Abdoul Abdi faces a deportation hearing this week. He is an adult now, but he would not be in this position if the government of Nova Scotia had protected his rights as a child. This case illustrates how implementing the Convention on the Rights of the Child in Canada could prevent children from falling through the cracks of our fragmented support systems for children.
Abdoul Abdi came to Canada as a young child, in the care of an aunt, survivors of the armed conflict in Somalia. He was taken into care by the child welfare system in Nova Scotia, lived in 31 different foster care settings, dropped out of school, got into trouble with the law as a teenager, was convicted of assault, and spent the last five years in prison. Now he faces deportation back to Somalia because his substitute parents did not apply for his Canadian citizenship.
The Convention states that no child should be left stateless, in Article 7. Until this year, children could not apply for Canadian citizenship themselves. As Abdoul’s substitute parent, child welfare authorities in Nova Scotia should have protected that right and applied on his behalf. A class action lawsuit in Ontario is now addressing the same failure to protect the rights of children in the child welfare system in that province.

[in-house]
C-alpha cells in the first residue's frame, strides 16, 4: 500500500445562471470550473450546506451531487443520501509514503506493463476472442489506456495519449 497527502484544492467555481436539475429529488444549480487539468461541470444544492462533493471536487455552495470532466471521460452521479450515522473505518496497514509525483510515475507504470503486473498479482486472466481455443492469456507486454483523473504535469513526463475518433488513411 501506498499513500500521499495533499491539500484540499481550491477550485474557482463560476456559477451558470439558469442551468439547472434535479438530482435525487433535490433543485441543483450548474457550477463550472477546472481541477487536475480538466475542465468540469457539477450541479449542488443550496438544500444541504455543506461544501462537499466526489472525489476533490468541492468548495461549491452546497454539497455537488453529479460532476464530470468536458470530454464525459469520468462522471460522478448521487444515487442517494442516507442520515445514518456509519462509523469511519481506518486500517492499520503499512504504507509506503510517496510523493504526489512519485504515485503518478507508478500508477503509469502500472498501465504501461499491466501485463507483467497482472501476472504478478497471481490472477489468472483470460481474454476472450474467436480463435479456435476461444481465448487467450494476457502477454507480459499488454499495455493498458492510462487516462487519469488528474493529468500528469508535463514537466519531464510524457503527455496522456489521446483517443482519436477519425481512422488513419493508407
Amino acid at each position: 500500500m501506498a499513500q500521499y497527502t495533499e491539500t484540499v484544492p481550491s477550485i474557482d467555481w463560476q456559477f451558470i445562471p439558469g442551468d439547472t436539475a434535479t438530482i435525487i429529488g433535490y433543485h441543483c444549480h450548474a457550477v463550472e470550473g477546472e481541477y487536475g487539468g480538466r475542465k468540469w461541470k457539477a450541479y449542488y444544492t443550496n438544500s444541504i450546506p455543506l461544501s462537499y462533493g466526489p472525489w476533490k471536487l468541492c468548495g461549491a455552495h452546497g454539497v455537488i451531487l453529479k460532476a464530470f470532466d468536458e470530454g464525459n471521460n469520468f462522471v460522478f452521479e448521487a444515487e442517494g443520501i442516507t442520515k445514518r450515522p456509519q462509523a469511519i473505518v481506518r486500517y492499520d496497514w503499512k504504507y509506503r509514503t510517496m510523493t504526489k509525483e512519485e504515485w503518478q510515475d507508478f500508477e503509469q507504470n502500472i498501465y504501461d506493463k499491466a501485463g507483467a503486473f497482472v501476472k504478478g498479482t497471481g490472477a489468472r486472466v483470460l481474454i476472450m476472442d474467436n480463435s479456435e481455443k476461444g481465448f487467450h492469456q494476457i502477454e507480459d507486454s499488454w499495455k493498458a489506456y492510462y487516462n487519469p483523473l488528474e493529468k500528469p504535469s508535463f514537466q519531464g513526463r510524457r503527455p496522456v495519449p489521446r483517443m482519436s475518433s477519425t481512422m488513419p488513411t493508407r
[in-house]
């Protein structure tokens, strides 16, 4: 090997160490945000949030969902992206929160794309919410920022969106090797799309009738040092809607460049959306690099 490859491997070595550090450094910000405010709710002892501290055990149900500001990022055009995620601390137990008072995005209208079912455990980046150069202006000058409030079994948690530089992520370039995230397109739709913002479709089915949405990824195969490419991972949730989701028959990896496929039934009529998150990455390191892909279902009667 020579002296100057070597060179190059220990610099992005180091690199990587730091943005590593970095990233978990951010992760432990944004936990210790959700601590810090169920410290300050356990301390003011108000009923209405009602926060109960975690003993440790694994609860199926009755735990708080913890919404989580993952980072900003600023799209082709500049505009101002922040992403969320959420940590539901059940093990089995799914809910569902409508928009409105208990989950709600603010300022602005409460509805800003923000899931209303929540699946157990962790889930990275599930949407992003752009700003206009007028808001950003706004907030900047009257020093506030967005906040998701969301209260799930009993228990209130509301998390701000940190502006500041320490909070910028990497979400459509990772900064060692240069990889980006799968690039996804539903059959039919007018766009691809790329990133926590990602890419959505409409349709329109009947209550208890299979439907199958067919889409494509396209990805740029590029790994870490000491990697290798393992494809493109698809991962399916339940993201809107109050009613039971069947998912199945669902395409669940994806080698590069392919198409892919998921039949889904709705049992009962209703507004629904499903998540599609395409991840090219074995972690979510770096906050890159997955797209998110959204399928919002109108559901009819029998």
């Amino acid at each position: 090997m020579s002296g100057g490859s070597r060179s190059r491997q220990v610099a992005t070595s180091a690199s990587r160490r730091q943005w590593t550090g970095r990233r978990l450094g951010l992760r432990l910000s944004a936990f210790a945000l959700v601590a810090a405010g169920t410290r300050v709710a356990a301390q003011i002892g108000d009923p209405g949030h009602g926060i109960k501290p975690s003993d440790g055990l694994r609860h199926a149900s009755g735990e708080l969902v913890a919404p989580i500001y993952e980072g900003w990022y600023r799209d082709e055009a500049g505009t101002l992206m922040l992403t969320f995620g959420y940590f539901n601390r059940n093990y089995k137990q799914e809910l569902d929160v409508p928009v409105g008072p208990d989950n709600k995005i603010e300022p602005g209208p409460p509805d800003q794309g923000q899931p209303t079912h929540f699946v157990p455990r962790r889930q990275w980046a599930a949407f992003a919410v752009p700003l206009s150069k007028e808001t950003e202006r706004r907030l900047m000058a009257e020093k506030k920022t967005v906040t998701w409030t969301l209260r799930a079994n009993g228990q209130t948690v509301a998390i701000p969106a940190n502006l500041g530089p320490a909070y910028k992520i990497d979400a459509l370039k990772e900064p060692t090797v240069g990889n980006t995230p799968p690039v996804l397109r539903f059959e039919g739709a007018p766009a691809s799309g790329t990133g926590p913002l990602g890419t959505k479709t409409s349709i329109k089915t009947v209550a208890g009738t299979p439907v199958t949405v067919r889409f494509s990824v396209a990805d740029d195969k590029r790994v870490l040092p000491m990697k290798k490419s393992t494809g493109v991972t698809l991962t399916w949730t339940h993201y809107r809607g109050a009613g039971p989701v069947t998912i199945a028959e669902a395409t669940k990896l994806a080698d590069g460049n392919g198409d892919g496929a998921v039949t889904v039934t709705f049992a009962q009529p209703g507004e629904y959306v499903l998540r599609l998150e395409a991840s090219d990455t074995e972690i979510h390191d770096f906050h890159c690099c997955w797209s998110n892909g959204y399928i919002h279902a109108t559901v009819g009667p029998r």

The Convention protects the right of children to grow up in a family context, in Article 9 and several other articles. If separation from a parent is necessary, it should be for the shortest time and as a last resort, with support for the family unit a preferred option. If separation is long-term, then finding a permanent home is a top priority. Thirty-one different placements raises questions about permanency planning in his case.
Abdoul was affected by the war in Somalia. Under Article 39 of the Convention, states agree to take “all appropriate measures to promote the recovery and social reintegration” of children who are victims of armed conflict. Canada once led an international campaign to better protect children affected by armed conflicts. The Abdi case challenges us to practice it at home.
Supreme courts have ruled that children’s rights are Charter rights. In the case of Omar Khadr, the Supreme Court of Canada ruled that it was a violation of fundamental rights “that he had not had access to counsel or to any adult who had his best interests in mind.” In the polygamy reference case, the Supreme Court of British Columbia ruled that governments, including provincial governments, have a positive duty to prevent violations of the rights of children. Child protection systems across Canada need to take seriously the implications of these rulings.
The Convention provides a useful framework to integrate policies and programs for children. A full review of the Abdi case is needed, using the Convention as a guide; hopefully it will lead to a remedial plan instead of wiping our hands of responsibility and sending him back to Somalia where he has no family or support system.
This situation could be prevented. Hopefully both federal and provincial governments will see the value of putting in place systems that protect the rights of children across Canada. Canada ratified the Convention more than 25 years ago. It is time to get serious about implementation.
Kathy Vandergrift, Chair of the Canadian Coalition for the Rights of Children